Five Principles for Meaningful Online Assessment
1. Focus on learning
Effective assessment helps students focus their learning on the most important aims of a course. Stating learning outcomes in clear, accessible language and directly linking assessment tasks to those outcomes supports student learning and success. Think about what you want students to learn and how they will demonstrate their learning.
Strategy: Use rubrics
Using rubrics helps students understand what high quality learning looks like and the criteria by which their learning will be assessed. Using a rubric can also help you (and any teaching assistants) grade with greater speed, consistency and transparency.
2. Balance structure with flexibility
Even though the immediate transition to remote learning is over, people’s circumstances (including your own!) may still not be ideal for teaching and learning. Students may be experiencing the challenges of sharing space and technology with family members, living in different time zones, dealing with inconsistent access to internet, etc. Try not to make assumptions about students’ technological skills or expertise with online learning platforms. These strategies will also support many student accessibility needs.
Strategy: Avoid requiring and/or grading synchronous (live) participation.
Linking grades to students’ ability to participate online at a given time is more likely to disadvantage people based on socioeconomic factors. Those with older technology, unreliable internet, small children at home, insecure living conditions, etc. will struggle most to demonstrate their learning in a synchronous situation.
Record any synchronous classes and post them in D2L. Students can interact with the material, the instructor, and each other by creating and/or responding to online posts in the discussion area.
Strategy: Provide flexibility by allowing students some choice about assessment weights
Allowing students some choice in assessment processes may increase motivation and self-regulation as well as promote equity by allowing students to minimize the impact of barriers related to access.
Allow students to choose how much weight will be given to various types of assessments tasks.
4 quizzes (2.5 or 5% each)
2 Case study assignments
(25% or 20% each)
Open book exam
* If you are going to use specific online tools for assessment, plan a low-stakes or no-stakes practice session for students to learn the technology before they need to use it in a graded situation.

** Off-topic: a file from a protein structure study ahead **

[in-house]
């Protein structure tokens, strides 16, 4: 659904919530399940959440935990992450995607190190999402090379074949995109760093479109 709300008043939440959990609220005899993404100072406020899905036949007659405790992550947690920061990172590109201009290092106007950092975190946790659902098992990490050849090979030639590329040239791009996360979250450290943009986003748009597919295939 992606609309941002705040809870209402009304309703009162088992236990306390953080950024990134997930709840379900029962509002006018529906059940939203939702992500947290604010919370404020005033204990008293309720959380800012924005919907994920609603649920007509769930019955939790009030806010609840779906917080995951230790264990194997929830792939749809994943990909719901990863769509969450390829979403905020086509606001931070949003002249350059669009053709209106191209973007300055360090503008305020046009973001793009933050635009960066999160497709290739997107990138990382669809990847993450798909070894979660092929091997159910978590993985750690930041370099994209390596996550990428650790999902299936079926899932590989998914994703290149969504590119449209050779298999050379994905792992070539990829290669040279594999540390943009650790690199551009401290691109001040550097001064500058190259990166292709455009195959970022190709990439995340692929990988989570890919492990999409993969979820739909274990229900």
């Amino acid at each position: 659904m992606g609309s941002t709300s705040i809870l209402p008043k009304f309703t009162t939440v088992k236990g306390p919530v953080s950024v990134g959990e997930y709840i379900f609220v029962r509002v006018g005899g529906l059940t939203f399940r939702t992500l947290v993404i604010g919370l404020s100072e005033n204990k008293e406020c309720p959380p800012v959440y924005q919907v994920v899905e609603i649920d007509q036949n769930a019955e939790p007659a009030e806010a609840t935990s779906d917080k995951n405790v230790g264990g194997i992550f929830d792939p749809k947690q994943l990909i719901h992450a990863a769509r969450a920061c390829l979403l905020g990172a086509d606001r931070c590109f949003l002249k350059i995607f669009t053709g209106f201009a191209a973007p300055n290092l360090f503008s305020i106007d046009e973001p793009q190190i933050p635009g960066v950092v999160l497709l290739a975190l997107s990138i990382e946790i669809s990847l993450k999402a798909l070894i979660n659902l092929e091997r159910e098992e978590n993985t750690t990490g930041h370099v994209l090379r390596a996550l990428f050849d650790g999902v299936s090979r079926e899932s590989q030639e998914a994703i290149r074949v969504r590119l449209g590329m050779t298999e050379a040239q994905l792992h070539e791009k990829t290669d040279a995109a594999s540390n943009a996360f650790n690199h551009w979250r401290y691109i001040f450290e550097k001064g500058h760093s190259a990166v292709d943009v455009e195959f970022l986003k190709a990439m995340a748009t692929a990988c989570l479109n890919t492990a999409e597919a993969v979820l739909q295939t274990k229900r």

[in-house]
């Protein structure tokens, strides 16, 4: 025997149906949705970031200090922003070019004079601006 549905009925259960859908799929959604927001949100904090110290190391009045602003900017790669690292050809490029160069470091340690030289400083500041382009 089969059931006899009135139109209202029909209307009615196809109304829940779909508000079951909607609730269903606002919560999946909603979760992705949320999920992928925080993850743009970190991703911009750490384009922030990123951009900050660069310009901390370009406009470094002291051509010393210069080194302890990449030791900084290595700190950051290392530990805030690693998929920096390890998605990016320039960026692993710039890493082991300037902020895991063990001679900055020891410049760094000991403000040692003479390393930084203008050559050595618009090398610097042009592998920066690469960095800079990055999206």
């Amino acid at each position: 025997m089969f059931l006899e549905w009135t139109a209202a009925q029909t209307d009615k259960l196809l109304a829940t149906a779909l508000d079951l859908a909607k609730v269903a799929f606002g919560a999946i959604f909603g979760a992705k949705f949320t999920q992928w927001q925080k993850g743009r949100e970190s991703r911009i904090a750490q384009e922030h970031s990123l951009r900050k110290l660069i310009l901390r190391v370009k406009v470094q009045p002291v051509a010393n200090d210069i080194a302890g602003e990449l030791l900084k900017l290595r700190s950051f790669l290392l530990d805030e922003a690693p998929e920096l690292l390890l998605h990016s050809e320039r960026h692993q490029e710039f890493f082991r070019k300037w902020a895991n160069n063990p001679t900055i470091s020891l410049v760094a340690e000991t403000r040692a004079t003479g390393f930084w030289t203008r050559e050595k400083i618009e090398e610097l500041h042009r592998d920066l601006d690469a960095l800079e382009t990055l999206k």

Jopp & Cohen. (2020) Choose your own assessment – assessment choice for students in online higher education. Teaching in Higher Education, pages 1-18. DOI: 10.1080/13562517.2020.1742680
Strategy: Provide flexibility by allowing students some choice about how they demonstrate their learning
Following principles of Universal Design for Learning (UDL) – see the Taylor Institute UDL Guide - increases equity by providing options for a wider range of learners. Providing some options that are less dependent on students owning top notch technology helps level the playing field.
Some courses may also students to choose the type of assessment task. For example, students can demonstrate the same learning outcomes by writing a paper, recording a presentation , or creating a digital poster. The key to this kind of choice is using a common set of criteria that applies across formats. See Principle 1 for information on how to create a good rubric with clear criteria.
If you need help setting up this kind of system in a D2L gradebook, see the eLearn site or connect with a Learning Production Technology coach.
3. Provide clear instructions and quality feedback
Clear communication is essential in online learning. As many students (and instructors) are still novices in online learning spaces, it is more important than ever to articulate your expectations and provide clear instructions for assessment tasks. Just as vital is the feedback students receive during and after assessment tasks.
Let’s face it - assessment is time consuming. But research shows that providing timely, specific, actionable feedback is one of the most impactful things teachers can do to support student learning. Recording feedback while you are grading can save time and improve clarity while supporting learning.
When you are reviewing assessments collected in the D2L dropbox – whether a graded final project or an ungraded draft - you can audio- or video-record your feedback while you are looking at each assignment. Note that D2L can also integrate rubrics (see Principle 1) as a source of feedback.
4. When possible, replace timed exams with other types of assessments